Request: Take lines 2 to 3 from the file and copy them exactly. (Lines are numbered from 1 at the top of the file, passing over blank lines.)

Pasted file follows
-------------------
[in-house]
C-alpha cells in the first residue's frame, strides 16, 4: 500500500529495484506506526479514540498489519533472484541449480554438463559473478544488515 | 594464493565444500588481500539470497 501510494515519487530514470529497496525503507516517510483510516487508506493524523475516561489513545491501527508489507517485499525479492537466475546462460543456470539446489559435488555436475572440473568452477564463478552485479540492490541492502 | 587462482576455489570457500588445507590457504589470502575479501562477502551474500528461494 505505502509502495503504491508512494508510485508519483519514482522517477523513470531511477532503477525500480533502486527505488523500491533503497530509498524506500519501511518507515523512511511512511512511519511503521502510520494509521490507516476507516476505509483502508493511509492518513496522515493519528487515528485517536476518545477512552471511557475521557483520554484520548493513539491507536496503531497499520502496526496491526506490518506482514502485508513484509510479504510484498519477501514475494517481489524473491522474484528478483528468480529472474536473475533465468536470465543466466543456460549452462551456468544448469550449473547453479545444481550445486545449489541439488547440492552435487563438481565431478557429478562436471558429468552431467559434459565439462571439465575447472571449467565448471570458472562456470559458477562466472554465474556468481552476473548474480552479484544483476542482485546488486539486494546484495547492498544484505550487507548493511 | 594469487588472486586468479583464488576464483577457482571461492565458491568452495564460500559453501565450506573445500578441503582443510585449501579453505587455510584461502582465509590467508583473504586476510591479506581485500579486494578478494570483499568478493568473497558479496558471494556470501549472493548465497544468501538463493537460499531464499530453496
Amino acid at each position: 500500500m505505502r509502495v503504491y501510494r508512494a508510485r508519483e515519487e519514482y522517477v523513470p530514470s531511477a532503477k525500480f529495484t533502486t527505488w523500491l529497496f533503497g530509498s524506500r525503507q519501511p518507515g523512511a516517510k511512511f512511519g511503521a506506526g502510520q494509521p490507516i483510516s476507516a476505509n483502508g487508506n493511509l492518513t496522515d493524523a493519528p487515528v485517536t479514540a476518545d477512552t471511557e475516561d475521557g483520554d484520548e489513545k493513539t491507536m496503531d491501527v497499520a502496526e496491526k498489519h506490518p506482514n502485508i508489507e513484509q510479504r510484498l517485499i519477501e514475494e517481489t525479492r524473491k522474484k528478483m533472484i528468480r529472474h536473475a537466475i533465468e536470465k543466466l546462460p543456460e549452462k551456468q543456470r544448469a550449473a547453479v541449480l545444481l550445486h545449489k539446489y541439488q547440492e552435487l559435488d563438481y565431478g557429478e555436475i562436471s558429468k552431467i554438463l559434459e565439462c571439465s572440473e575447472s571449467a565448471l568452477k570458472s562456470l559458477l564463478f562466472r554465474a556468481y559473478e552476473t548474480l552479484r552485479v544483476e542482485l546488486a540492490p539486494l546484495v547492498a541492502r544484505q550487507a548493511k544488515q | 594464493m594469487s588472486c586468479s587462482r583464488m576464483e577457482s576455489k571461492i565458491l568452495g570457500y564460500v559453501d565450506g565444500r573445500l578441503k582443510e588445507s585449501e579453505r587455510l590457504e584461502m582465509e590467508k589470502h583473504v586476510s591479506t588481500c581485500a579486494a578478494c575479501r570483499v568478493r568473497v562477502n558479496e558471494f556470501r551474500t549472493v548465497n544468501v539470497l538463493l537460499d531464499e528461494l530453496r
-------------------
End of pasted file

C-alpha cells in the first residue's frame, strides 16, 4: 500500500529495484506506526479514540498489519533472484541449480554438463559473478544488515 | 594464493565444500588481500539470497 501510494515519487530514470529497496525503507516517510483510516487508506493524523475516561489513545491501527508489507517485499525479492537466475546462460543456470539446489559435488555436475572440473568452477564463478552485479540492490541492502 | 587462482576455489570457500588445507590457504589470502575479501562477502551474500528461494 505505502509502495503504491508512494508510485508519483519514482522517477523513470531511477532503477525500480533502486527505488523500491533503497530509498524506500519501511518507515523512511511512511512511519511503521502510520494509521490507516476507516476505509483502508493511509492518513496522515493519528487515528485517536476518545477512552471511557475521557483520554484520548493513539491507536496503531497499520502496526496491526506490518506482514502485508513484509510479504510484498519477501514475494517481489524473491522474484528478483528468480529472474536473475533465468536470465543466466543456460549452462551456468544448469550449473547453479545444481550445486545449489541439488547440492552435487563438481565431478557429478562436471558429468552431467559434459565439462571439465575447472571449467565448471570458472562456470559458477562466472554465474556468481552476473548474480552479484544483476542482485546488486539486494546484495547492498544484505550487507548493511 | 594469487588472486586468479583464488576464483577457482571461492565458491568452495564460500559453501565450506573445500578441503582443510585449501579453505587455510584461502582465509590467508583473504586476510591479506581485500579486494578478494570483499568478493568473497558479496558471494556470501549472493548465497544468501538463493537460499531464499530453496
Amino acid at each position: 500500500m505505502r509502495v503504491y501510494r508512494a508510485r508519483e515519487e519514482y522517477v523513470p530514470s531511477a532503477k525500480f529495484t533502486t527505488w523500491l529497496f533503497g530509498s524506500r525503507q519501511p518507515g523512511a516517510k511512511f512511519g511503521a506506526g502510520q494509521p490507516i483510516s476507516a476505509n483502508g487508506n493511509l492518513t496522515d493524523a493519528p487515528v485517536t479514540a476518545d477512552t471511557e475516561d475521557g483520554d484520548e489513545k493513539t491507536m496503531d491501527v497499520a502496526e496491526k498489519h506490518p506482514n502485508i508489507e513484509q510479504r510484498l517485499i519477501e514475494e517481489t525479492r524473491k522474484k528478483m533472484i528468480r529472474h536473475a537466475i533465468e536470465k543466466l546462460p543456460e549452462k551456468q543456470r544448469a550449473a547453479v541449480l545444481l550445486h545449489k539446489y541439488q547440492e552435487l559435488d563438481y565431478g557429478e555436475i562436471s558429468k552431467i554438463l559434459e565439462c571439465s572440473e575447472s571449467a565448471l568452477k570458472s562456470l559458477l564463478f562466472r554465474a556468481y559473478e552476473t548474480l552479484r552485479v544483476e542482485l546488486a540492490p539486494l546484495v547492498a541492502r544484505q550487507a548493511k544488515q | 594464493m594469487s588472486c586468479s587462482r583464488m576464483e577457482s576455489k571461492i565458491l568452495g570457500y564460500v559453501d565450506g565444500r573445500l578441503k582443510e588445507s585449501e579453505r587455510l590457504e584461502m582465509e590467508k589470502h583473504v586476510s591479506t588481500c581485500a579486494a578478494c575479501r570483499v568478493r568473497v562477502n558479496e558471494f556470501r551474500t549472493v548465497n544468501v539470497l538463493l537460499d531464499e528461494l530453496r